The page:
A movie review by Balaji Balasubramaniam

Cast: Dhanush, Aparna, Karunas
Music: Yuvan Shankar Raja
Direction: Stanley

With a hattrick of hits behind him, Dhanush has been on a roll and naturally, expectations for Pudhukottaiyilirundhu Saravanan, his fourth movie, were almost as high as those for Kamal's Virumaandi. Definitely not a conventional hero in either looks or physique, Dhanush has so far been in successful in picking characters that suit him. He continues to do that here but the movie itself, a modern day Ulagam Sutrum Vaaliban, is far too disconnected from logic and reality to get us involved.

Saravanan(Dhanush) finds a job in Singapore through an agent and lands there with high hopes of earning and sending back to his family, lots of money. Put up in cramped quarters, he gets into a fight with some Chinese immigrants there, resulting in one of them getting killed. On his agent's advice, Saravanan goes on the run, having lost his passport earlier, taking up oddjobs to earn enough money to get back to India. On the way, he is entrusted with the job of taking Shalini(Aparna) back to India, for which he is promised a big sum of money.

Like Anbe Sivam, Pudhukottaiyilirundhu Saravanan is a rare entry into the road movie genre. It could even be called more ambitious than Kamal's movie since it is international (Dhanush's journey takes him to Malaysia, Thailand and Burma). But unfortunately, the ambition has equated to a complete loss of realism. If crossing borders were this easy, people would never again attempt to get passports or visas the legal way! With each new border crossing, the means adopted by Dhanush and Aparna gets more unbelievable, with the last one where they cross over from Burma to India taking the cake. Here they sneak in through a hole in the fence, under the cover of a sandstorm that has forced the army to take refuge in their tents!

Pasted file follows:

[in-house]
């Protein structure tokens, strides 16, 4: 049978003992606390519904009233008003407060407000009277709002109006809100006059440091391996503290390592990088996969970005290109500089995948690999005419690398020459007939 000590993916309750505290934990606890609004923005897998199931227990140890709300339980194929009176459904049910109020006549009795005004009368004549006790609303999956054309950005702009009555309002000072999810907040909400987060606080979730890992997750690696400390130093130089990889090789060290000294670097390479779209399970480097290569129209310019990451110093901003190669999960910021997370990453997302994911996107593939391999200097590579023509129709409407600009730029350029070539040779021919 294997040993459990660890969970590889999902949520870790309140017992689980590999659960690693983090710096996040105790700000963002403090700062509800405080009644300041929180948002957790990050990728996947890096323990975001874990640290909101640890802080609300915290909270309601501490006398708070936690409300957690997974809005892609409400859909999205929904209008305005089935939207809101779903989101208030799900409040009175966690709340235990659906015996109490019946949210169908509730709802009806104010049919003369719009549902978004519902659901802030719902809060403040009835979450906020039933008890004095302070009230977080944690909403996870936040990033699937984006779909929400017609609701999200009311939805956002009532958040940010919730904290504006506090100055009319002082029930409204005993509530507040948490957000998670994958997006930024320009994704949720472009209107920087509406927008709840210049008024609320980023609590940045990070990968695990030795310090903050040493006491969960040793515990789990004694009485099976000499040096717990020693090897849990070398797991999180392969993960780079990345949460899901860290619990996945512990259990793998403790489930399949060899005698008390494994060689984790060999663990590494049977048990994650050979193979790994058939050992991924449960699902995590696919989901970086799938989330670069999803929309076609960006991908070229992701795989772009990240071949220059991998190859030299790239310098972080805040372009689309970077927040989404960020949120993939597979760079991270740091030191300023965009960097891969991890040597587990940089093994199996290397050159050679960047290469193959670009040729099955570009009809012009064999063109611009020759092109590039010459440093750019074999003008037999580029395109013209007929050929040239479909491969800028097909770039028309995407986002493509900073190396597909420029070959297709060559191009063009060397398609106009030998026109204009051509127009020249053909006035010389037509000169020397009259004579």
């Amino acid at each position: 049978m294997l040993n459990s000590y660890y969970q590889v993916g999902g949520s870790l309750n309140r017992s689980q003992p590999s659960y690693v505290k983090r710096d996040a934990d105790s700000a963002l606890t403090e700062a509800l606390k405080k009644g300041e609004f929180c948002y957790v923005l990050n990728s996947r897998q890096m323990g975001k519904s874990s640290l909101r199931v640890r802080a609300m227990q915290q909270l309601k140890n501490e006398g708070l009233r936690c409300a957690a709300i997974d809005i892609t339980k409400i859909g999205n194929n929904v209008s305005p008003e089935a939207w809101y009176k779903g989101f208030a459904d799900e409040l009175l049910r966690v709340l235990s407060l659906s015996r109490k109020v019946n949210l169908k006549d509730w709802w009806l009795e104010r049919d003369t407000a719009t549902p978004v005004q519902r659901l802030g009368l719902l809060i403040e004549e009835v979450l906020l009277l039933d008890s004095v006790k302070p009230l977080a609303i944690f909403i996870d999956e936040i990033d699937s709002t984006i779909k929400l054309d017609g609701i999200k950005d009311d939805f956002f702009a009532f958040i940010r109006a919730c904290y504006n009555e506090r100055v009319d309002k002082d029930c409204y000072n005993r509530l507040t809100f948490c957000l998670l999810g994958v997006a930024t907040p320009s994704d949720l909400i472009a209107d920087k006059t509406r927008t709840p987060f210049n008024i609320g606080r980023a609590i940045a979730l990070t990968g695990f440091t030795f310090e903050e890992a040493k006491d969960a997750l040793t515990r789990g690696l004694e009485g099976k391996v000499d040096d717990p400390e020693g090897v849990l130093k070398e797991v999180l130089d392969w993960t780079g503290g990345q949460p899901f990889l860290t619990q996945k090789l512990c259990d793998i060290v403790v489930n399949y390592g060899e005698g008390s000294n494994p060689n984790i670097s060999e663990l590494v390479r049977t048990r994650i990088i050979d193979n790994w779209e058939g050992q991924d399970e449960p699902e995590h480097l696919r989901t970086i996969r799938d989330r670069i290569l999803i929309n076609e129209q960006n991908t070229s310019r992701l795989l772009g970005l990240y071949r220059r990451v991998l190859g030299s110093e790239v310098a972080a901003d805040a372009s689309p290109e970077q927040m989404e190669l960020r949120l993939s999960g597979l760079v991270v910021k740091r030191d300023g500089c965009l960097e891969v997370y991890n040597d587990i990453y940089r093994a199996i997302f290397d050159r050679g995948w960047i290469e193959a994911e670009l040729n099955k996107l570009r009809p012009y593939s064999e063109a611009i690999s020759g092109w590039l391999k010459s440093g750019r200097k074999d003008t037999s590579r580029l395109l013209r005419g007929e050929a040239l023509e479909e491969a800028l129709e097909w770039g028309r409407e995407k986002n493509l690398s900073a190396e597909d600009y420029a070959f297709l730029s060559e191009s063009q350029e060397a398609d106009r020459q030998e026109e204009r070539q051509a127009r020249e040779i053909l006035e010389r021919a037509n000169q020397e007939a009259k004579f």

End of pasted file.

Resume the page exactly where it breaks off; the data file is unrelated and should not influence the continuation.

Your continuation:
The same lack of logic and realism is evident in the way Dhanush and Aparna get together. We are supposed to believe that her uncle asks Dhanush, whom he has met only once before, to deliver his niece safely to her family in India! But the relationship between the two once they go on the run is enjoyable. Their little fights are sweet and small sequences (like their discussion on life and Dhanush's subsequent act) are cute and funny. Their falling for each other doesn't seem too cinematic and the way their characters are shaped makes it easy to believe when they gradually develop feelings for each other. The climax is short and effective.

As in Thirudaa Thirudi, Dhanush's character has been fashioned in a way that capitalises on his strengths. His playfulness and innocence are brought to the fore in many scenes and these make his character likeable. His is all fire in the fight sequences though their execution usually belies the build up. Aparna looks her part and seems very comfortable in front of the camera. Karunas adds another to his growing list of failed comedy tracks with his take-off on Vaali being both unfunny and vulgar. There is enough variety in both Yuvan Shankar's tunes and the way the song sequences have been picturised. Pudhu Kaadhal... and Malargale... are melodious while Baby Baby... is catchy with its lyrics making a nice transition from English to Tamil.